(editor’s note: this video was added by the editor. Decide for yourself whether it illustrates the experimental approach described below)
It’s no secret that grabbing a lizard by its tail will often times leave you with the tail rather than the lizard. Why? Because the tail would simply break off. The voluntarily shedding of the tail in lizards (tail autotomy) has fascinated herpetologists ever since the 70s, and it didn’t take long for those people to notice that the propensity for tail autotomy varies extensively among species, conspecific individuals, or even within the same individual at different developmental stages. Four decades have passed, what might be responsible for the variation in tail autotomy is still not entirely clear. In a recent paper, we tried to solve a piece of the puzzle by testing the hypothesis that lizards might autotomize the tail with different propensities to compensate for their intrinsic risk-taking tendency.
Our idea was simple: bolder lizards, due to their behavioral tendency, tend to expose themselves more to higher predation risk. Therefore, selection might favor higher propensities for tail autotomy in bolder lizards as a compensation mechanism. We were also interested in knowing how food availability in the environment might affect tail autotomy. So, we caught a bunch of juvenile brown anoles from the same population in New Orleans and assigned them into two dietary groups: low versus high food availability. After the lizards reached adulthood, we picked out the males and examined the relationship between boldness and the propensity for tail autotomy. (In case you wonder how we measured the propensity for tail autotomy, we refer you to a paper by Stanley Fox, who contributed greatly to our knowledge of tail autotomy.)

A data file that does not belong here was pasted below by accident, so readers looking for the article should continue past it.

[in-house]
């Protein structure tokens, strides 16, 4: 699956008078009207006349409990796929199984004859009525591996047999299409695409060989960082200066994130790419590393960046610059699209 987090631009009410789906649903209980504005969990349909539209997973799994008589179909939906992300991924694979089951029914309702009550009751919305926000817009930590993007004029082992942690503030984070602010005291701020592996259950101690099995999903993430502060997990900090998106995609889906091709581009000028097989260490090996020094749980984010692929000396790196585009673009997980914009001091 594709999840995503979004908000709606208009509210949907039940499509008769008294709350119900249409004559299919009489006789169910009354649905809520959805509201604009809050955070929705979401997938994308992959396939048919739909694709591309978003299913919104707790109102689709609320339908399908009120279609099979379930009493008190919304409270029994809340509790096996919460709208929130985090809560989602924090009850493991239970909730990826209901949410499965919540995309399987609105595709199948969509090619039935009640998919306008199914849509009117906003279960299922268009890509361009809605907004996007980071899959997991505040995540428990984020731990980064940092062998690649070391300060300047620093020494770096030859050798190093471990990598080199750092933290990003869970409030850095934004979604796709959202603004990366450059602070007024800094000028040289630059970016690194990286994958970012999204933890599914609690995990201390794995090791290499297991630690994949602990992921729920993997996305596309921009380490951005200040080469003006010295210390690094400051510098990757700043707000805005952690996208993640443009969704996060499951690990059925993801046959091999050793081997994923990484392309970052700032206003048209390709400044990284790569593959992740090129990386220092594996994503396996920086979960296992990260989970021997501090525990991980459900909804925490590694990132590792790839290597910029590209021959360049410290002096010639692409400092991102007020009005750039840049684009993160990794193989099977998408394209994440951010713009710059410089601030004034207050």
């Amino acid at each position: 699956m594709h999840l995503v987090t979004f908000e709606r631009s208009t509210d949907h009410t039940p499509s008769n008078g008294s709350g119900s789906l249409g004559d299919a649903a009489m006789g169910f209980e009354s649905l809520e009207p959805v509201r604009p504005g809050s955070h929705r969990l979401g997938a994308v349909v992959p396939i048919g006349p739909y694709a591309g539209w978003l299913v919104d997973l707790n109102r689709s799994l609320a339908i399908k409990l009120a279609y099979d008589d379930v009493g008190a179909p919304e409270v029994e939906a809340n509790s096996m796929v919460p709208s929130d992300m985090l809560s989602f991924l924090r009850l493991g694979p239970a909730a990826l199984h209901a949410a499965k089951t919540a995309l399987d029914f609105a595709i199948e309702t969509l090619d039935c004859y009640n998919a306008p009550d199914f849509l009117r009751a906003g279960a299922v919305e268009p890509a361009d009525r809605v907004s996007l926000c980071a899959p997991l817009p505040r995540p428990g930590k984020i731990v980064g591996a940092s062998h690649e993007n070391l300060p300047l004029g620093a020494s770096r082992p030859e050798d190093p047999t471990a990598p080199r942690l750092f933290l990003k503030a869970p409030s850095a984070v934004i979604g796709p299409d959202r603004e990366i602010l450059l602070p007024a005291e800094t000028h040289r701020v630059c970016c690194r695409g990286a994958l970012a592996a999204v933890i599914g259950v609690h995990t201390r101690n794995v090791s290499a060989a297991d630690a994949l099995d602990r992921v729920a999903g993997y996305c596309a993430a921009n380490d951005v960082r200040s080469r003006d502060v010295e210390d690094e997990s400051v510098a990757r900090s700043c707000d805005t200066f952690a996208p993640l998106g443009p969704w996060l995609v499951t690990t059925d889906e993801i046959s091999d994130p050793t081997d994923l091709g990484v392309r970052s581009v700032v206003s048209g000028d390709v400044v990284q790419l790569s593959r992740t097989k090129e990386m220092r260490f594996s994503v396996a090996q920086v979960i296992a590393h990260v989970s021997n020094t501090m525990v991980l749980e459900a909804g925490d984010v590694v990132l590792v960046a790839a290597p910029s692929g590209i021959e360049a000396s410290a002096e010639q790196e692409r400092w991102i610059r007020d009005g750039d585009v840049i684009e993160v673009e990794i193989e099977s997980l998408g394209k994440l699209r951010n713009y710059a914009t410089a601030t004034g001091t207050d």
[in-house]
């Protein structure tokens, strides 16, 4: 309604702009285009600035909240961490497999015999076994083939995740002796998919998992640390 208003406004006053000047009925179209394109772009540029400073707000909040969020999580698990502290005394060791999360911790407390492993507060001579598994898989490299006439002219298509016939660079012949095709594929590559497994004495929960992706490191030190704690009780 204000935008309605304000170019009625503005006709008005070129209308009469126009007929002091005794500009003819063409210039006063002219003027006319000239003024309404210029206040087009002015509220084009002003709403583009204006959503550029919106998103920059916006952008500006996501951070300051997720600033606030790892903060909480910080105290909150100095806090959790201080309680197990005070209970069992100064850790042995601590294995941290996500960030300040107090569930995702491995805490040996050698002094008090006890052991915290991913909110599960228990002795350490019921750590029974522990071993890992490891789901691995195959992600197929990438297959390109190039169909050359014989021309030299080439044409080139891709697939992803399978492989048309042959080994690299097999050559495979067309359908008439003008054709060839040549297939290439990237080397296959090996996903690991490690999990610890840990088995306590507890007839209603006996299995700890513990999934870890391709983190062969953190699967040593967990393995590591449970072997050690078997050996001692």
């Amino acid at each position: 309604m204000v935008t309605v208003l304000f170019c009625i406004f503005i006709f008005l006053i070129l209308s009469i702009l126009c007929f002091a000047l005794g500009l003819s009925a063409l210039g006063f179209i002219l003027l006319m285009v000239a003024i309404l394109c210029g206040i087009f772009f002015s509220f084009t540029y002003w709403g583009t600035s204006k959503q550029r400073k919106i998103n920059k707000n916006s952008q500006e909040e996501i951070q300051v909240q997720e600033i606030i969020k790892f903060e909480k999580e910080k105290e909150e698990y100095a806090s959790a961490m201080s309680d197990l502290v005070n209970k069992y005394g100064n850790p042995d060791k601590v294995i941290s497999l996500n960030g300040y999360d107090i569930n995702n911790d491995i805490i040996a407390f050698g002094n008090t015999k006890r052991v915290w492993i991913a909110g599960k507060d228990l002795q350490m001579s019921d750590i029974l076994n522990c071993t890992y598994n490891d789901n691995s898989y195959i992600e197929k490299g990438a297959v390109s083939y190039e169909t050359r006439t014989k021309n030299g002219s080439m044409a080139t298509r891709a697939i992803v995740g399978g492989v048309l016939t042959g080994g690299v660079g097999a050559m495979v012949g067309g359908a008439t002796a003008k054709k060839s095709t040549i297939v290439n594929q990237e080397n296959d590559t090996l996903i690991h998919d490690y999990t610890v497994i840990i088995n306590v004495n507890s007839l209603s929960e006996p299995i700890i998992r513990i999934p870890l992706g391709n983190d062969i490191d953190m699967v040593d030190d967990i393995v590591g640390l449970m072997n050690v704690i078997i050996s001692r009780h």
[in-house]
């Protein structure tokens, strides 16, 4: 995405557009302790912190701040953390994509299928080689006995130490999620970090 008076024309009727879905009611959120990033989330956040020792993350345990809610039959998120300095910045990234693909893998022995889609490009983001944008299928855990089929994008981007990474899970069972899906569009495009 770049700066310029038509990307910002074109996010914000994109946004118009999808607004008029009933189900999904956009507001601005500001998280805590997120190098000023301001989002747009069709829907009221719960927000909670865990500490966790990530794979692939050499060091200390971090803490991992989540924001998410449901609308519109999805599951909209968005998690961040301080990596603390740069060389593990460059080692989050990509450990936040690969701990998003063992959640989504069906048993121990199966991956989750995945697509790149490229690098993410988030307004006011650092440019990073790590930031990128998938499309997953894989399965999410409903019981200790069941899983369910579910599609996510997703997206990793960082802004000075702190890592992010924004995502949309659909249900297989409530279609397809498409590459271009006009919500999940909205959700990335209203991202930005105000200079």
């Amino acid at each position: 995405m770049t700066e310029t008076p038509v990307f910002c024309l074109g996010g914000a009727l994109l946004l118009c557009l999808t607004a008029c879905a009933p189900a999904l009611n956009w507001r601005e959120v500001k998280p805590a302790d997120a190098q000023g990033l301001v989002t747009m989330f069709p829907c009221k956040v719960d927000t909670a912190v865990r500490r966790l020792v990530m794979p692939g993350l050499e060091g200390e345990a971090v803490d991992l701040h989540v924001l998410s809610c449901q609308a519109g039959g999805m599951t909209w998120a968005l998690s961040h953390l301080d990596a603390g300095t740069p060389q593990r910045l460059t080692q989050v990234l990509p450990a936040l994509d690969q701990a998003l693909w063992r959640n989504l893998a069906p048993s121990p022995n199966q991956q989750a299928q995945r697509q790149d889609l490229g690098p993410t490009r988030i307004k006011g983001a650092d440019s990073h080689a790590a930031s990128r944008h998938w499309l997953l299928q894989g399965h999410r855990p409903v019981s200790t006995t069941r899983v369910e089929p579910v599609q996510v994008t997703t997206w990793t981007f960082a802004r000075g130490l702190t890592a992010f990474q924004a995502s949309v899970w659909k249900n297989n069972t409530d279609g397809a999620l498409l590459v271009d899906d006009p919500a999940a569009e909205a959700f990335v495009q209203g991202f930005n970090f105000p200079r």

And here’s what we found:
Bolder lizards did autotomize their tails more readily as a means to compensate for their risk-prone personality, but only in the group raised with abundant food. Our results helped explain why lizards from the same population autotomized the tail with different propensity. Moreover, our study highlighted the role of food availability in the cost-benefit dynamics of tail autotomy, which has never been explicitly discussed or tested before. Aside from those exciting implications for the study of tail autotomy, our results also have important bearings on broader topics such as the evolution of trait compensation and animal personality. If you are interested in knowing more about this project, check out our recent paper:
CHI-YUN KUO, DUNCAN J. IRSCHICK and SIMON P. LAILVAUX. (2014). Trait compensation between boldness and the propensity for tail autotomy under different food availabilities in similarly aged brown anole lizards. Functional Ecology DOI: 10.1111/1365-2435.12324